Our women mathematicians
We are proud to have a substantial group of female mathematicians at the University – some are even global leaders.
Professor Hinke Osinga
Hinke is a specialist in dynamical systems theory, the mathematical analysis and prediction of behaviour that changes with time.
She is at the forefront of developing and employing numerical methods for computing global objects known as invariant manifolds that are indicators of critical change or tipping points.
The main applications of her research are in neuroscience and earthquake engineering, though the strength and beauty of mathematics is that its applicability knows no bounds.
"What I find most intriguing about mathematics is that the same mathematical equations can pop up in many different areas of applications and the tools to analyse these equations are the same," she says.
After obtaining her PhD in 1996 in The Netherlands, she worked in the U.S. and Europe. In 2011 she moved to New Zealand to take up the position of Professor of Applied Mathematics at the University of Auckland. Some highlights:
- At Bristol, she held an Advanced Research Fellowship from the Engineering and Physical Sciences Research Council (2005-2011) on Global Invariant Manifolds: Applications, Critical Boundaries and Global Bifurcations. Her research constitutes a significant contribution to manifold theory, for which she was awarded the Research Award of the New Zealand Mathematical Society.
- She was invited to speak at the 2014 International Congress of Mathematicians, and was selected as a Fellow of the Society for Industrial and Applied Mathematics (USA) in 2015 and Fellow of the Royal Society of New Zealand in 2016.
- Her publications, illustrations, animations and outreach activities have made her famous. She is best known for the computation and visualisation of the Lorenz manifold, the global stable manifold of the origin of the famous Lorenz system. Jointly with Bernd Krauskopf, this research direction involves the study of chaotic attractors and other exotic mathematical objects.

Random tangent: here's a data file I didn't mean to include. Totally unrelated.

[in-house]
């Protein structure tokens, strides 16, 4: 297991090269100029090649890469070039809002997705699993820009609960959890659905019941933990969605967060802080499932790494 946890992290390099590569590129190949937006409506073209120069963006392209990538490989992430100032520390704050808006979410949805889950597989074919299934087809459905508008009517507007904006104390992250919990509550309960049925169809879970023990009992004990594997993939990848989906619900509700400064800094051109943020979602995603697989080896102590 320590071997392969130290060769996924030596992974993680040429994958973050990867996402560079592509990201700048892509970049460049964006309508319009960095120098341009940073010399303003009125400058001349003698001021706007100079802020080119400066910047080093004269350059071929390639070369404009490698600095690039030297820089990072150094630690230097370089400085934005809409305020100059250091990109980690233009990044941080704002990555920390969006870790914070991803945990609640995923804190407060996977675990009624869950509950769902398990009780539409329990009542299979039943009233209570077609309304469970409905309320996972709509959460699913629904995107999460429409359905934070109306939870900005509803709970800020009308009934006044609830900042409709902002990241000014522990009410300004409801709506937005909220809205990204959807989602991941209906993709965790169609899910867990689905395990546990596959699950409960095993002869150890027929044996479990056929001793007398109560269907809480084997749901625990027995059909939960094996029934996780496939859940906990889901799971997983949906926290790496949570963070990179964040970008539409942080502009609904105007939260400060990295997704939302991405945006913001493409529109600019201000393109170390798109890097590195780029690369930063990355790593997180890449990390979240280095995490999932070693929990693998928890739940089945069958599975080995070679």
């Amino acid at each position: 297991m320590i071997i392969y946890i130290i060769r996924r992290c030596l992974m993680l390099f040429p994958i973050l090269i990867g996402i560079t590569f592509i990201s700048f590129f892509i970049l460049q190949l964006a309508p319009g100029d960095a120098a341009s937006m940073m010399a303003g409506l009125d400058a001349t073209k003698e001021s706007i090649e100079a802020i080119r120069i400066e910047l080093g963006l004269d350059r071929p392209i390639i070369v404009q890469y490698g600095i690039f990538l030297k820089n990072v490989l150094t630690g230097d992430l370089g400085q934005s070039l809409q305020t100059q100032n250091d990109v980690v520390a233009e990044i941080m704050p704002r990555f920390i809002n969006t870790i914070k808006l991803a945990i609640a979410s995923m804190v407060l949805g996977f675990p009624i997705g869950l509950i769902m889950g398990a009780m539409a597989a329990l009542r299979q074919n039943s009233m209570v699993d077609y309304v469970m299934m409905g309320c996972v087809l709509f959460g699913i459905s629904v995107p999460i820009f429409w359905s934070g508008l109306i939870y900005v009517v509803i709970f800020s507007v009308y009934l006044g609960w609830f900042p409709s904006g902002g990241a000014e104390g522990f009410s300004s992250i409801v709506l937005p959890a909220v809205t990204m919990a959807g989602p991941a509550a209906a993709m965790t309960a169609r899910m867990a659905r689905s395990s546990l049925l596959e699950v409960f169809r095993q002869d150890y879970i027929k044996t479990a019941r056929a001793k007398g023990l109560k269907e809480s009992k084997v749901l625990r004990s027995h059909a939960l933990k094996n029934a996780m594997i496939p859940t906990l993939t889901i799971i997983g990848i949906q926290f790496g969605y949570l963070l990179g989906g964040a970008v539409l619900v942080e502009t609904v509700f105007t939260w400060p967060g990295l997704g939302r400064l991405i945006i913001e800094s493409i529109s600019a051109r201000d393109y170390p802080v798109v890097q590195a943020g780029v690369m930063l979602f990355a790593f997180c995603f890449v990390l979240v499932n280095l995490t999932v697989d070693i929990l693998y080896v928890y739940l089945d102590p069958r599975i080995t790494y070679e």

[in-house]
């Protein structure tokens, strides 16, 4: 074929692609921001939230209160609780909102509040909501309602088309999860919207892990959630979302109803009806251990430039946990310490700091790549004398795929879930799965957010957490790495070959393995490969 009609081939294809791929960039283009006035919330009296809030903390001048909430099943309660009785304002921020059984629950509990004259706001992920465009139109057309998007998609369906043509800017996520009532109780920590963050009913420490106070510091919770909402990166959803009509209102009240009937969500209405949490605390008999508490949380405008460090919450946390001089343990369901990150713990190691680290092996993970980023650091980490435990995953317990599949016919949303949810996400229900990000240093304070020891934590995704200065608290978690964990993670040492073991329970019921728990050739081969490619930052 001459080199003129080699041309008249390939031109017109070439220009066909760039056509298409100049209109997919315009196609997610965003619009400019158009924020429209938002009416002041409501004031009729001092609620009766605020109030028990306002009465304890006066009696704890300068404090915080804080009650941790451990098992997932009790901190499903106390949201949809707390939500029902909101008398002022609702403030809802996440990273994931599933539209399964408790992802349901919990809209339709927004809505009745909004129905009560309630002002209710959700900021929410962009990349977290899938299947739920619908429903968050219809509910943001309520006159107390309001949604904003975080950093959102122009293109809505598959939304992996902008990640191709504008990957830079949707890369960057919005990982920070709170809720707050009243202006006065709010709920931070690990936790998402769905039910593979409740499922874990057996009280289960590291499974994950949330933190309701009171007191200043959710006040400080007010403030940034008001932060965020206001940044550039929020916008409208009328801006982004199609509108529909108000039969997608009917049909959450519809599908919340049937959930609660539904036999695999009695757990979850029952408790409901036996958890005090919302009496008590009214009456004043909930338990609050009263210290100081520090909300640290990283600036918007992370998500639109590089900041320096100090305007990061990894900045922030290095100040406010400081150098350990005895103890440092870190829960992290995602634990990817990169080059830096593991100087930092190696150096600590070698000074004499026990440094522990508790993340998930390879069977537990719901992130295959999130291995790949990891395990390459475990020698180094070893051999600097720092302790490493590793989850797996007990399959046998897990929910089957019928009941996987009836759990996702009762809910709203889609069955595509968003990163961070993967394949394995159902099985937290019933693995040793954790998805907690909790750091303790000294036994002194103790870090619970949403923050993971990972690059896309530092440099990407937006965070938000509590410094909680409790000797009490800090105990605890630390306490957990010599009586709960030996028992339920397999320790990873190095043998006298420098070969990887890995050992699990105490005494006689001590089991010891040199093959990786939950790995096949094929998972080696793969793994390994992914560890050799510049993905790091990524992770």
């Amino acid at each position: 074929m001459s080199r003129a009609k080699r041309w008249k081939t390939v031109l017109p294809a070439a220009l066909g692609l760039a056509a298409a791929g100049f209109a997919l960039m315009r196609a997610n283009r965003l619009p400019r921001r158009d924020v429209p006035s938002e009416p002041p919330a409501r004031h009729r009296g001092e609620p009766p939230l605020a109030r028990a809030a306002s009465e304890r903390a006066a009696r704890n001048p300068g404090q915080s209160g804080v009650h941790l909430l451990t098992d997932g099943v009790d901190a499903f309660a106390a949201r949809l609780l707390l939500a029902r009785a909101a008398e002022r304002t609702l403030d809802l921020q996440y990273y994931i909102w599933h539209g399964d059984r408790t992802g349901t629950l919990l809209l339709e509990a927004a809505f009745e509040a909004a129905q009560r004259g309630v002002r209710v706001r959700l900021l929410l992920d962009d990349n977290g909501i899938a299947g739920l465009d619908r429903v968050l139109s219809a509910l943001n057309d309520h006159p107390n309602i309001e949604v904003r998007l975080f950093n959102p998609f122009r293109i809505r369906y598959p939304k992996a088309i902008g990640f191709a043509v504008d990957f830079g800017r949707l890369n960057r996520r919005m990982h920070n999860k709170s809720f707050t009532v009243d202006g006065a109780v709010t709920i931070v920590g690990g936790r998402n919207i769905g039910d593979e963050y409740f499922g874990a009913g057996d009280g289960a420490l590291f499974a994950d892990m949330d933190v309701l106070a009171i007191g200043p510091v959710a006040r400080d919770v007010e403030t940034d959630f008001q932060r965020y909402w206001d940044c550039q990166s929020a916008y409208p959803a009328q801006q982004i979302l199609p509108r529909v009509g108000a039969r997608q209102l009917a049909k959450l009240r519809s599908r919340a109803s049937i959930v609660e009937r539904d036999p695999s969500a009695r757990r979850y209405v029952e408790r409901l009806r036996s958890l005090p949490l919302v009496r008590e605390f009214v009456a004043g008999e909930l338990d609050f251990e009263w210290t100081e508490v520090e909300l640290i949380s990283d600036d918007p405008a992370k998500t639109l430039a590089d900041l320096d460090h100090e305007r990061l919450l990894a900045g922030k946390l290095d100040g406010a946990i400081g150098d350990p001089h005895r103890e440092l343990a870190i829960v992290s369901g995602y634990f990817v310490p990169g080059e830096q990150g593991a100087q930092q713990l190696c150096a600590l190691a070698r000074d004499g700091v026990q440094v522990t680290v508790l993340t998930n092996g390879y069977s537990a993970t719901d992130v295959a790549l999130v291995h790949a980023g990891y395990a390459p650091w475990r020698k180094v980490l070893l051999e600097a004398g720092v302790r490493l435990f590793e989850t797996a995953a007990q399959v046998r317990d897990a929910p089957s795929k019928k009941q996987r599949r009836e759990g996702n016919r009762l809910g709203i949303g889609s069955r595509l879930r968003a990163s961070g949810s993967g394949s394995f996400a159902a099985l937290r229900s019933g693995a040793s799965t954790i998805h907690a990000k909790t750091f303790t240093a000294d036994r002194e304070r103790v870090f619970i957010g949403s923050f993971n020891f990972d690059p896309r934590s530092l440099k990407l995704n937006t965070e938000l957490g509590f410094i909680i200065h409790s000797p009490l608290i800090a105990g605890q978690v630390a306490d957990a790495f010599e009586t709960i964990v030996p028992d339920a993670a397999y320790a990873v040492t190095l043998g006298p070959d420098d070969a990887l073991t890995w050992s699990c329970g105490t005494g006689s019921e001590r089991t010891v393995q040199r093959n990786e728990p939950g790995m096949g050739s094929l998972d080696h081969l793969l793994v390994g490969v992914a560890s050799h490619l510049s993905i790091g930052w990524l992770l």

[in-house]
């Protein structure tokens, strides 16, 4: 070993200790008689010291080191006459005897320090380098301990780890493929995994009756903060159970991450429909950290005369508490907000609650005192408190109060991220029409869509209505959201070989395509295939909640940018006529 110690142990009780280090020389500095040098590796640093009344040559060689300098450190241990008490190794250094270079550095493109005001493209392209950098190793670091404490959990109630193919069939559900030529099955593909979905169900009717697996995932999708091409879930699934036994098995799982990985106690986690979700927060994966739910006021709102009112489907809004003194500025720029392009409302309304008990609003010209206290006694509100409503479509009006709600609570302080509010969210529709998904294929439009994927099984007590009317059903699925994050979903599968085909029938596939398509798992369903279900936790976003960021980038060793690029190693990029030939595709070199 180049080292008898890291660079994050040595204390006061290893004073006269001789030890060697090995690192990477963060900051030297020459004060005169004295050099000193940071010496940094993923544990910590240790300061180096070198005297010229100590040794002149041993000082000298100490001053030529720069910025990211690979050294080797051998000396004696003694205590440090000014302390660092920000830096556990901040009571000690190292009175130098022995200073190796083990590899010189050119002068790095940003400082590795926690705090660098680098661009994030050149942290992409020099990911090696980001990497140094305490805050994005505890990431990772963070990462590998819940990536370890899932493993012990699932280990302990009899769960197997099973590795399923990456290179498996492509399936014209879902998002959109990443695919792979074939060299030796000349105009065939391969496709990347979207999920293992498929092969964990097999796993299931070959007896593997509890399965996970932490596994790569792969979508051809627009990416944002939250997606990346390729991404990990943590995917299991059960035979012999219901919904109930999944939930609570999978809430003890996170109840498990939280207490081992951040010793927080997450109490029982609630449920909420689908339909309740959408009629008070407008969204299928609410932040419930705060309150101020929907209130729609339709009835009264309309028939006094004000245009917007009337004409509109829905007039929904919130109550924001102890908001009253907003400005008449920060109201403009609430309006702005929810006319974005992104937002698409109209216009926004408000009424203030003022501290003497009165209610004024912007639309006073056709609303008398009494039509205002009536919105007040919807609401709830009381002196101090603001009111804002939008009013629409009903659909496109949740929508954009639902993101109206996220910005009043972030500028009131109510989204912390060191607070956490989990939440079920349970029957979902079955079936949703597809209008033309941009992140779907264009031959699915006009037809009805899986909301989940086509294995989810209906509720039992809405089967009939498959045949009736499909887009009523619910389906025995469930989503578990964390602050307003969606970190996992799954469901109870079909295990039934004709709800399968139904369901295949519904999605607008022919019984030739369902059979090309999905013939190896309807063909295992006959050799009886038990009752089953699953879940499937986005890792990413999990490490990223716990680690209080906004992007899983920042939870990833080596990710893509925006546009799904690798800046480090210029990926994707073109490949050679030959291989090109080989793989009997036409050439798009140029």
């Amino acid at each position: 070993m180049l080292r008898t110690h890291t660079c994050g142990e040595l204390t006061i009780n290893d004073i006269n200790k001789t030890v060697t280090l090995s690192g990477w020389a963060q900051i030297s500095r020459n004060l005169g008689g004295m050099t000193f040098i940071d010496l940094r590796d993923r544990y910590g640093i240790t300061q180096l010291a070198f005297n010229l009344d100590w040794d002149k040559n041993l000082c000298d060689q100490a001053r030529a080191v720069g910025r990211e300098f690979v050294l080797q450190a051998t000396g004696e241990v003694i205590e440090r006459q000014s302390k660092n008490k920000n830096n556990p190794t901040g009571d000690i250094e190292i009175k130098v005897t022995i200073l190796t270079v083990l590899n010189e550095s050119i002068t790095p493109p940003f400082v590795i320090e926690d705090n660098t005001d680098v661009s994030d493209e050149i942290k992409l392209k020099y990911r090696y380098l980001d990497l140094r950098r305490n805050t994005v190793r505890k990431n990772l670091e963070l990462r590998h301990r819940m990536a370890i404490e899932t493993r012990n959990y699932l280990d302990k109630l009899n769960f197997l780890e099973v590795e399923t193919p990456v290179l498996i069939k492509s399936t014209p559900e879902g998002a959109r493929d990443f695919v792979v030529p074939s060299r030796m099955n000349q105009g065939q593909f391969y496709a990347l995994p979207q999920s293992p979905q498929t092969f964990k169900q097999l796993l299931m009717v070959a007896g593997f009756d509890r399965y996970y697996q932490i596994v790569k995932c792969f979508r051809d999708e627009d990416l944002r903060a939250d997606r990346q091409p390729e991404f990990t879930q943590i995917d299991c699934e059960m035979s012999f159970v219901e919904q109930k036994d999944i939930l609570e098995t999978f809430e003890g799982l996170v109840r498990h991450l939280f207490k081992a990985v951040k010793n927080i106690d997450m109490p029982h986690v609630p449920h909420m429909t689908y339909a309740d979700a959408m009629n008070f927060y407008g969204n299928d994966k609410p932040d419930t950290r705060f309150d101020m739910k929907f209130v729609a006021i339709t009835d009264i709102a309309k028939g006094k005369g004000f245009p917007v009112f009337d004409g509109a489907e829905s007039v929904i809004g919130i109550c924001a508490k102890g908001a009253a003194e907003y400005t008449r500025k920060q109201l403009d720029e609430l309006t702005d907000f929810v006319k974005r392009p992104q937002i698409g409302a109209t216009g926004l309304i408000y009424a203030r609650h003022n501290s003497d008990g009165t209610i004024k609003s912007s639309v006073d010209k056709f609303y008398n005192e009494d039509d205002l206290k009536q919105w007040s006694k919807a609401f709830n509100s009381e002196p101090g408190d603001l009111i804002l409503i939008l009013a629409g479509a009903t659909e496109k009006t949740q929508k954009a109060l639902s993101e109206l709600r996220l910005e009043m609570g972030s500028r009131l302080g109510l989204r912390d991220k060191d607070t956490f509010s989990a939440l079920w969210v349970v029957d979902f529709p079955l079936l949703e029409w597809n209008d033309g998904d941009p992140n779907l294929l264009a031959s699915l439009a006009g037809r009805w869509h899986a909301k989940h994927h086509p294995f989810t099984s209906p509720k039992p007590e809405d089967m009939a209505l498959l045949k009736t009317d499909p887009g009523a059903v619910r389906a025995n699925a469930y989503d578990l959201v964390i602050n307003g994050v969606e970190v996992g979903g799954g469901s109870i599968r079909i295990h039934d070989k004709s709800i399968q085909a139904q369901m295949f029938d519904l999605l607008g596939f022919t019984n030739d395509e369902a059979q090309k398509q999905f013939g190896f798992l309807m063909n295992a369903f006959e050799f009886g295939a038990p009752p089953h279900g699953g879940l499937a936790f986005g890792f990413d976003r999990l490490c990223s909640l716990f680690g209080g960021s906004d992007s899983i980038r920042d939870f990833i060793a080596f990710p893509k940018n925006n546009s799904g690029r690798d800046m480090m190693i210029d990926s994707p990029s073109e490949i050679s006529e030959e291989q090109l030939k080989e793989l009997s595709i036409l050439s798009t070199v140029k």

- Hinke and Bernd realised that the computer output of their algorithms could be read as crochet instructions. The first crocheted Lorenz manifold came into existence in 2003, but more followed.
For more information, pictures, and animations, please visit the Crocheting the Lorenz Manifold website.
Associate Professor Vivien Kirk
Vivien Kirk’s PhD was in a department of applied mathematics and theoretical physics at the University of Cambridge. She was determined, at the start of her PhD, to be a physicist.
"However, the area in which I worked for my PhD – dynamical systems – fits naturally in mathematics departments, and my first job was in a mathematics department. I have happily thought of myself as a mathematician ever since.
”Vivien really enjoys the intellectual style of the mathematics she does. “I like the mix of theory, computation and application to the physical world, and love the feeling that comes when ideas that were muddled become clear and patterns emerge.
"I also enjoy the wider academic environment provided by universities, particularly opportunities to engage with students and to hear about the academic activities of colleagues and visitors from a range of disciplines beyond mathematics.
”Vivien worked part-time when she had young children. Combining a research career with a young family presented challenges, especially regarding travel.
“But it was always great fun, and having children certainly provided some balance in my life. Now my children are young adults, and cook me dinner more often than I cook for them!”